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Jingwei Dai and Robert E. Paull

The growth and development of Anthurium andraeanum Andre cv. Kaumana flower before and after emergence from the subtending leaf base was studied. Eighty days before emergence, the anthurium flower was =0.3 cm long, enclosed by two tightly rolled stipules at the base of the subtending leaf petiole. During the rapid elongation stage of the leaf petiole, the flower (0.8 to 1.0 cm long) entered a period of slow growth 40 to 60 days before flower emergence. After the subtending leaf blade unfurled and had a positive photosynthetic rate, flower growth resumed. Spathe color development started =28 days before emergence when the flower was =50% of the emergence flower length (4.5 cm). At flower emergence, the spathe, excluding the lobes, was =75% red. The lobes did not develop full redness until 7 to 10 days after emergence. Peduncle growth was sigmoidal with the maximum growth rate 21 days after emergence. Spathe growth is characterized by a double sigmoid curve. The young, growing, subtending leaf blade had a negative net photosynthetic rate. Removal of this leaf blade advanced flower emergence by 18 days. The soft green leaf (25 to 30 days after leaf emergence) had a slightly positive measured net photosynthetic rate, and the removal of this leaf resulted in flower emergence 11 days earlier. A mature subtending leaf had the highest measured net photosynthetic rate, and its removal had little effect on flower emergence. The subtending leaf acted as a source of nutrients required for the developing flower. Altering the source-sink relationship by leaf removal accelerated flower emergence, probably by reducing the slow growth phase of the flower.

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Rui Wang, Yuqing Gui, Tiejun Zhao, Masahisa Ishii, Masatake Eguchi, Hui Xu, Tianlai Li, and Yasunaga Iwasaki

; Villalobos and Ritchie, 1992 ). Under heat stress, the whole-plant carbohydrate partitioning of rice at anthesis was changed, and the sugars acted as a signal molecule to mediate the source–sink relationship ( Zhang et al., 2018 ). Under suboptimal light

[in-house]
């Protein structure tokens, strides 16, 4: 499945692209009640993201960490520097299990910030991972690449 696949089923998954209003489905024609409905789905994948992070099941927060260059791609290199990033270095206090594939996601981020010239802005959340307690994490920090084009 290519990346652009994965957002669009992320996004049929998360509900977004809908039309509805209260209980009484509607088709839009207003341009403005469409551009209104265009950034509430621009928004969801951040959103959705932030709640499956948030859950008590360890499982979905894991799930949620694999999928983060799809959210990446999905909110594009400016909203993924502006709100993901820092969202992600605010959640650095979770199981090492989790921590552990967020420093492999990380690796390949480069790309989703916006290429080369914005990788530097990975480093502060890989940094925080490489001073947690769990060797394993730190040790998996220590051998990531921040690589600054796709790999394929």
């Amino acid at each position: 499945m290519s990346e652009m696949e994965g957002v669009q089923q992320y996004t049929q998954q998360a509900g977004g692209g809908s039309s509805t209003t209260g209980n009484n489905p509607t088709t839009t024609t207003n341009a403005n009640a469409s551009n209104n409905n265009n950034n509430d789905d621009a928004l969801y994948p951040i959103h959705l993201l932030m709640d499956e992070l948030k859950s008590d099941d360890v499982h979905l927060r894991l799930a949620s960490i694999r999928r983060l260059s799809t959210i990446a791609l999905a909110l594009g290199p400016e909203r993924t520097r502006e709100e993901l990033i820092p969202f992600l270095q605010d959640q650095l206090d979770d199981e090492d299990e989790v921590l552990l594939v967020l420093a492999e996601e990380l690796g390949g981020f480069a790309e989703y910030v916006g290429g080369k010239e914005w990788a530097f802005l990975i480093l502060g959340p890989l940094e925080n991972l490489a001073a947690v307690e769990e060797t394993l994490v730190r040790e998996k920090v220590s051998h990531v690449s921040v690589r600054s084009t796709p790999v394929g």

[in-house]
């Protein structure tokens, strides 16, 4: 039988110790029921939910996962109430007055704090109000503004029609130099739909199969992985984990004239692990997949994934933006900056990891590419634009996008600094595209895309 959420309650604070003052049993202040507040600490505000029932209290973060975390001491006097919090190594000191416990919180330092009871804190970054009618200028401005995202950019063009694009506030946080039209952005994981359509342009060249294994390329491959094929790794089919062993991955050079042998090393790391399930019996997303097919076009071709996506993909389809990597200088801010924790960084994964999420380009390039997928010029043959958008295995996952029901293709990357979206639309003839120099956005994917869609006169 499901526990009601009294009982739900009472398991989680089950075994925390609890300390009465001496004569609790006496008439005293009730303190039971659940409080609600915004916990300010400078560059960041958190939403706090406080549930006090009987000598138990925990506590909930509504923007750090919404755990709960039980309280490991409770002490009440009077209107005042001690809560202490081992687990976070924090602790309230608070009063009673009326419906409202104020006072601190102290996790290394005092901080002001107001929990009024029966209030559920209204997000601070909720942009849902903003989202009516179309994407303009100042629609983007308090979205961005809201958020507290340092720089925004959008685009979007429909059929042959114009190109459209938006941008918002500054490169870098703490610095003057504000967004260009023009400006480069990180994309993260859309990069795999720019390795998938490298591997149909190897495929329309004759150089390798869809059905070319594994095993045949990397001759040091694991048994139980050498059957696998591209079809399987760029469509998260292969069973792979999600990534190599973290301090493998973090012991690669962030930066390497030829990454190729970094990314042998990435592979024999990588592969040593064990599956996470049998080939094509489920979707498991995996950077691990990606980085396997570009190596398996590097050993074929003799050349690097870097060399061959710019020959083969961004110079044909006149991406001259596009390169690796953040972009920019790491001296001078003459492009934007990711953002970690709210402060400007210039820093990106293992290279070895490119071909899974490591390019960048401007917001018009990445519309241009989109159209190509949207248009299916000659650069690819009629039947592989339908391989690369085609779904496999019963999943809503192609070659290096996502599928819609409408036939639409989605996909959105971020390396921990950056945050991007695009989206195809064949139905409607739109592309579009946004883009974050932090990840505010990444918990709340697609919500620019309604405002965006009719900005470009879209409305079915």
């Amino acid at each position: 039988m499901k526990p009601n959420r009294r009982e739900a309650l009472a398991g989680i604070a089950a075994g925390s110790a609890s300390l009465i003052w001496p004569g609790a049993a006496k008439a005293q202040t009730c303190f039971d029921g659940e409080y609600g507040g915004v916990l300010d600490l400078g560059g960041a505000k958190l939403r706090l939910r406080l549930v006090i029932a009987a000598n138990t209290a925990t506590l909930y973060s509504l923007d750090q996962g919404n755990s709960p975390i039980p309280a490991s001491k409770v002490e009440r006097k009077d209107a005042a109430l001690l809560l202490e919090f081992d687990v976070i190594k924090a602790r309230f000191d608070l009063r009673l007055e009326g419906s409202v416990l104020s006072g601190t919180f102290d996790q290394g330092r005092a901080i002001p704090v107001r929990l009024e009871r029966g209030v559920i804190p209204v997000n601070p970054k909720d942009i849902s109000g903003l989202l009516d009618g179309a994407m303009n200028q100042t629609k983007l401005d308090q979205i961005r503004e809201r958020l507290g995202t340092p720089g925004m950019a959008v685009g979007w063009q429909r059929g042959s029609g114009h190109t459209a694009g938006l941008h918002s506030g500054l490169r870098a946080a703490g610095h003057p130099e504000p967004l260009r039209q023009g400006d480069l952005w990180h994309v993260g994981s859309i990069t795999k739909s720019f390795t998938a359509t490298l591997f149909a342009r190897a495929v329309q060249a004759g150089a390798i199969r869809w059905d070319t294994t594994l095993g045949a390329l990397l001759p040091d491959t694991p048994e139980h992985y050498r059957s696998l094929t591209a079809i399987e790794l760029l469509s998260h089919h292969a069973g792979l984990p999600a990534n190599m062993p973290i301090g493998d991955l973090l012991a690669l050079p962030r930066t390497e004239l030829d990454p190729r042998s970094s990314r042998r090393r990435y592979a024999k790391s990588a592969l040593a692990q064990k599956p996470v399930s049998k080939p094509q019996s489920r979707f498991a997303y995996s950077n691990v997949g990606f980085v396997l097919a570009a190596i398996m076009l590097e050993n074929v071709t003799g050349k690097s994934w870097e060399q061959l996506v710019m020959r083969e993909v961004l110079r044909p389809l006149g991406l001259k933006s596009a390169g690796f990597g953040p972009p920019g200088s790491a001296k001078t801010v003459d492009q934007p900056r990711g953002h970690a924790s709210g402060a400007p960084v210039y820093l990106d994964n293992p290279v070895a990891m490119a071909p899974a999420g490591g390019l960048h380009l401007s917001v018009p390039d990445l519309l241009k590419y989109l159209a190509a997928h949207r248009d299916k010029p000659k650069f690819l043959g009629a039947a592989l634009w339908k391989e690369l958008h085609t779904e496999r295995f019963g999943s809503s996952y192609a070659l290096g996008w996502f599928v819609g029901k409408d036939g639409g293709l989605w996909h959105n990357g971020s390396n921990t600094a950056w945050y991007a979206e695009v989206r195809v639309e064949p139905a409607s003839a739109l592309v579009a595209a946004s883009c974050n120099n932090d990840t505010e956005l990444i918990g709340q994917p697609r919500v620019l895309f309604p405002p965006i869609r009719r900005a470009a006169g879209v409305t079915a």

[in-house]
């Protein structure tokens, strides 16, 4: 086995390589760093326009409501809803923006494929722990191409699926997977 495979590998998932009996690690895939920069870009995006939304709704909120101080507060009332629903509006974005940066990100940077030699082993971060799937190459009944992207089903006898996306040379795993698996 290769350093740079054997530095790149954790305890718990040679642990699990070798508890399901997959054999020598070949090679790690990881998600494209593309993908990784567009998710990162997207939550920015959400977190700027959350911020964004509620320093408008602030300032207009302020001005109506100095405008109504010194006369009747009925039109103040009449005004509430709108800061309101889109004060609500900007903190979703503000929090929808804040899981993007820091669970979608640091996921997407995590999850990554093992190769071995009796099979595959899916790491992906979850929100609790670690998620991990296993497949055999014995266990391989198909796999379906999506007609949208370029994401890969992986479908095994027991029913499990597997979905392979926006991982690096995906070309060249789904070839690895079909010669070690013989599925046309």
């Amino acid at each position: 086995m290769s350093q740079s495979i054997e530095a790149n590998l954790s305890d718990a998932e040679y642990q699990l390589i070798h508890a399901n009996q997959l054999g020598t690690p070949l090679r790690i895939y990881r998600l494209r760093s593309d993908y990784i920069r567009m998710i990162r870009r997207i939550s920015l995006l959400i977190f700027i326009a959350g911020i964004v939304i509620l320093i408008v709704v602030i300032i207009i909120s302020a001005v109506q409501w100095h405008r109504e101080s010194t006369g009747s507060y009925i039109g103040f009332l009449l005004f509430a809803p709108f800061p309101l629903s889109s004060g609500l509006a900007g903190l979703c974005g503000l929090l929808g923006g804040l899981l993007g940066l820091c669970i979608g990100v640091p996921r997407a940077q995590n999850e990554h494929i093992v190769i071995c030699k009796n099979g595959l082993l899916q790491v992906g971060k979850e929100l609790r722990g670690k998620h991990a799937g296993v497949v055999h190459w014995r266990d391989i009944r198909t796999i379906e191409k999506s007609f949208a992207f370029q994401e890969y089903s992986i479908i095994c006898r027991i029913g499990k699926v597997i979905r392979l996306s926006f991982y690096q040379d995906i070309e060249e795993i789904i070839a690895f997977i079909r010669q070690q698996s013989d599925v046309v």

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Horacio E. Alvarado-Raya, Rebecca L. Darnell, and Jeffrey G. Williamson

al., 2006 ) may be the result of an overall decrease in root carbohydrate reserves in the annual system, and not differences in source–sink relationships between the two production systems. Further work on the effects of root pruning on raspberry

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Yongqiang Qian, Deying Li, Lei Han, and Zhenyuan Sun

defined as a process of redistribution of assimilated resources among the interconnected ramets according to source-sink relationships ( Forde, 1966 ; Kaitaniemi and Honkanen, 1996 ; Marshall, 1990 ). Physiological integration is an important means by

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Marlene Ayala and Gregory Lang

( Tables 4 and 5 ). Conversely, Kappel (1991) reported that, with ‘Lambert’ sweet cherry on vigorous P. avium seedling rootstocks, ES growth had a greater sink strength for photosynthates than fruit. Source–sink relationships and relative C

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Jieshan Cheng, Peige Fan, Zhenchang Liang, Yanqiu Wang, Ning Niu, Weidong Li, and Shaohua Li

Crop yield and fruit quality in fruit trees are highly dependent on efficient capture of solar energy and subsequent allocation of photoassimilate. Source-sink relationships are important factors influencing these allocation patterns. Fruit

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Rebecca L. Darnell, Horacio E. Alvarado-Raya, and Jeffrey G. Williamson

HortTechnology 16 1 6 Fernandez, G.E. Pritts, M.P. 1993 Growth and source-sink relationships in ‘Titan’ red raspberry Acta Hort. 352 151 157 Fernandez, G.E. Pritts, M.P. 1994 Growth

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Shawna L. Daley, William Patrick Wechter, and Richard L. Hassell

Blake (1994) attribute the loss of total nonstructural carbohydrates to the loss of leaves, the source of carbon and growth hormones in the plants’ source–sink relationship. In a similar way, watermelon rootstock seedlings may be dependent on the

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Ben Hong Wu, Hai Qiang Huang, Pei Ge Fan, Shao Hua Li, and Guo Jie Liu

water reservoir ( Huguet et al., 1992 ). Outflow of water from fruit during the day, as shown by fruit shrinkage, may influence the water status of adjacent leaves. Removing or retaining fruit has often been used in studies of source–sink relationships

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Lili Zhou, Maria Eloisa Q. Reyes, and Robert E. Paull

have been hampered by the absence of a nondestructive measure of the leaf area and information regarding the impact of leaf area loss on the photosynthesis rate and source-sink relationships. The large size of the leaves in this monopodial plant and the